She wasn’t happy, but she said ‘Fine, but you have to be here by 10 am. That’s when we’ll be opening presents.’
So, we got up bright and early on Christmas morning, gulped down breakfast, got the baby ready, and got on the road by 6:30 am. Driving was a bit slow due to some snow and ice, but we arrived at the in-laws’ house at 9:50 am. We grinned at each other with relief – we’d done it!
We entered the house – only to stare in dismay and consternation. There was torn wrapping paper everywhere. They’d all opened their gifts without us.
My husband isn’t one for confrontations normally, but he couldn’t help it this time. He cornered his mother in the kitchen and said angrily ‘Why didn’t you wait for us? We got here on time!’
She said sweetly ‘Oh, the kids didn’t want to wait.’ Said ‘kids’ were my husband’s younger sister and brother, who were 26 and 21 at the time.
To this day, I’m convinced that she decided not to wait because she was punishing us for not staying overnight on Christmas Eve.
Whatever. That told us how much we mattered to her and after a couple more similar experiences, we put our collective feet down and have been celebrating Christmas Day in our own house ever since.
After we’d been doing the ‘celebrate in our own house’ thing for a couple of years, my mother-in-law called on Christmas Day and berated my husband, calling him a ‘bad son’ who’d ‘turned his back on his family.’
She made him cry. I’ll never forgive her for that.”
6. That’s taking a mother-son relationship a bit far.
“My mother-in-law is pretty much off her rocker. She can’t stand the fact her son dared to move 13 hours away for college and, eventually, got married (the nerve!). She constantly nags at me, which is normal as far as in-laws go, but to a point where her siblings have to intervene and tell her to knock it off. She’s unnaturally attached to her son, she even told me she sprays his cologne whenever she misses him.
When we announced we were getting married, she said: ‘Well, I see what the pecking order is now!’ He is 30 and I’m 27.
What finally sealed the deal for me never going back was last Thanksgiving. Her sister had lost her son a year prior to an overdose. He was 22. She intentionally did not invite her sister to dinner so, and I quote, she ‘wouldn’t have to listen to her sister gripe and moan about her dead son all night.’
This coming from the woman who can’t handle her son moving to another state and starting a family.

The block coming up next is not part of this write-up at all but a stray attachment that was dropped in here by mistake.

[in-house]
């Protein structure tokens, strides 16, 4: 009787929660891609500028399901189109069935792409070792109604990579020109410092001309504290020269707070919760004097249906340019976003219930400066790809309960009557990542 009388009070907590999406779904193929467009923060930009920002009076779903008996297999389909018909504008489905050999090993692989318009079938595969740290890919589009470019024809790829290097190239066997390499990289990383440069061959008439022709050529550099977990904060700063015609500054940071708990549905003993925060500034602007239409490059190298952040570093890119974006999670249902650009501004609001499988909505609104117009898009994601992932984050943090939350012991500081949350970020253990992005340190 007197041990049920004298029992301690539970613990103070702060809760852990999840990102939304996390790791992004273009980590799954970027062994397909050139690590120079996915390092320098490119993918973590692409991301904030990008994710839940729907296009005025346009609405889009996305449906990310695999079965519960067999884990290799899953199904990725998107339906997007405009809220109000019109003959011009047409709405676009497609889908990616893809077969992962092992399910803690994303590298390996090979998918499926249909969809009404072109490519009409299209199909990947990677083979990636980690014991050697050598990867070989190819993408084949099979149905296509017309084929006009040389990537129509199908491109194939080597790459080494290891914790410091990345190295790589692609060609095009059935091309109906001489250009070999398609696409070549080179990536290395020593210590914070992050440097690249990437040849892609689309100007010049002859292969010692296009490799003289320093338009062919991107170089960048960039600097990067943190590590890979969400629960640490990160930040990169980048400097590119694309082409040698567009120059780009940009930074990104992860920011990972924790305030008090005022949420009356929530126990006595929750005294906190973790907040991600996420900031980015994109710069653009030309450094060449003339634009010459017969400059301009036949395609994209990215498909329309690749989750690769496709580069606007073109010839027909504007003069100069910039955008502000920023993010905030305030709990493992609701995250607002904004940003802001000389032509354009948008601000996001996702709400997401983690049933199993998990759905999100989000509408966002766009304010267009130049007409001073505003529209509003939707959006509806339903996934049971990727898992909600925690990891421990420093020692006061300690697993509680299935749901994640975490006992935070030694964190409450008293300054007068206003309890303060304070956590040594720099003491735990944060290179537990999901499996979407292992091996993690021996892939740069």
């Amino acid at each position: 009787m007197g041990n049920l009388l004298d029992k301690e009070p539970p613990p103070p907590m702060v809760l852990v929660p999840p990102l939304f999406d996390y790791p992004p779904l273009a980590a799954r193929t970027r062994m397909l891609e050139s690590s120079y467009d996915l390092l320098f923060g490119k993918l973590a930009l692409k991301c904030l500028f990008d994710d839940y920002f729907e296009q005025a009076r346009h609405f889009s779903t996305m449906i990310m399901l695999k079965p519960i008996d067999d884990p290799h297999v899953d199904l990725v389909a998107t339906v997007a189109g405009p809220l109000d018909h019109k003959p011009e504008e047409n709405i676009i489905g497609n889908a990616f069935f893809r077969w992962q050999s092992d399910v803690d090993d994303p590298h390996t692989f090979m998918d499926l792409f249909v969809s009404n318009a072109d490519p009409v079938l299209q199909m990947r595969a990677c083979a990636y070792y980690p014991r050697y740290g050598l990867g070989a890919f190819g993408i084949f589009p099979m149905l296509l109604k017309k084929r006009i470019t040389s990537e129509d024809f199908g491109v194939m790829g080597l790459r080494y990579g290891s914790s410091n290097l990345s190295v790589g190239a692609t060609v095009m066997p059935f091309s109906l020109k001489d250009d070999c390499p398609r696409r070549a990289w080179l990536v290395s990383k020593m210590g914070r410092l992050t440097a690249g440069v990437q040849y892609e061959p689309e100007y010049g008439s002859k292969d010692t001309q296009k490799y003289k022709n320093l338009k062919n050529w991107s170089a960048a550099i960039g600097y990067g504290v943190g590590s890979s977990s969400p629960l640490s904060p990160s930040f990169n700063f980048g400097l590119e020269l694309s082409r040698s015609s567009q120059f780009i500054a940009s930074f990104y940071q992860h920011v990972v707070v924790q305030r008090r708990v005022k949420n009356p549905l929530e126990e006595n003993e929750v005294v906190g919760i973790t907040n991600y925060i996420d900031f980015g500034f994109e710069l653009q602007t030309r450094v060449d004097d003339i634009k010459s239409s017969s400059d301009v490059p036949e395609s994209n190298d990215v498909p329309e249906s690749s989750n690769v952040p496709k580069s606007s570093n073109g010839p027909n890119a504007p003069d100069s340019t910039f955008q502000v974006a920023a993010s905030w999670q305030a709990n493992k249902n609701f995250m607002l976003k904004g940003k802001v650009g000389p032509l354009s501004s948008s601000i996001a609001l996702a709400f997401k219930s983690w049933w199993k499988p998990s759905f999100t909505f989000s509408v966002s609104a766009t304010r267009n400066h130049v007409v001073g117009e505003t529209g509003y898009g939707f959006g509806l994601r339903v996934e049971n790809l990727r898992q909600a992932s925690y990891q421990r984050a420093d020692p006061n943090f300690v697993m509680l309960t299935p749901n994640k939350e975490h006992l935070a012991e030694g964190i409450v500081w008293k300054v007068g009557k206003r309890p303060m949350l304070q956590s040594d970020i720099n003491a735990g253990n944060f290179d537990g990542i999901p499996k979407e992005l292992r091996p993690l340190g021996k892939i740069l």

She’s insufferable and I won’t subject myself or my children to her verbal abuse anymore.”
5. I definitely feel sorry for her kid.
“My sister-in-law threw the mother of all tantrums (she is a highly skilled narcissist, somehow it wasn’t her fault).
She stormed out of her parent’s house stating, ‘Whatever! I can do this on my own,’ it will just be her kid and her. She then called the house and threatened her dad by saying she would never let him see his grandchild again. I have never heard a grown man cry as loud as he did.
She came back to the house later and told her brother (my husband) that we are terrible parents and everyone treats her child badly while spoiling my kids.
Oh, I forgot to mention, her dad pays for her house and car while doing nothing for us. We agreed no more Christmases at his parents’ house if his sister is involved.”
4. Some people don’t know how to help themselves.
“My mother-in-law gets so stressed out by Christmas preparations. Everything has to be exactly perfect and exactly according to family tradition, of course. It got so bad few years back she put herself in the ER with atrial fibrillation. Christmas dinner that year was Subway and Jack in the Box (because naturally, not everybody could agree) around a hospital bed.
My wife and I have since figured out that if we stonewall on Christmas itself and wander up a month early or late ‘just to see them,’ she doesn’t shoulder nearly the same amount of anxiety because it isn’t Christmas, so it doesn’t have to be perfect.
We can just have dinner like normal people, next to an aseasonal indoor tree that happens to still be set up and has a bunch of presents under it.
So we stopped going home for the holidays to keep my mother-in-law alive.”
3. This is your family on drugs.
“My parents divorced when I was a teen. Dad ran off back to Kansas and ended up killing himself. My mom still occasionally use speed, still surrounds herself the fellow users. She has had a couple strokes, is housebound and can no longer drive. While I still try to call her and talk and ask how’s she’s doing and if she’s getting any better, she does not return the same curiosity to me.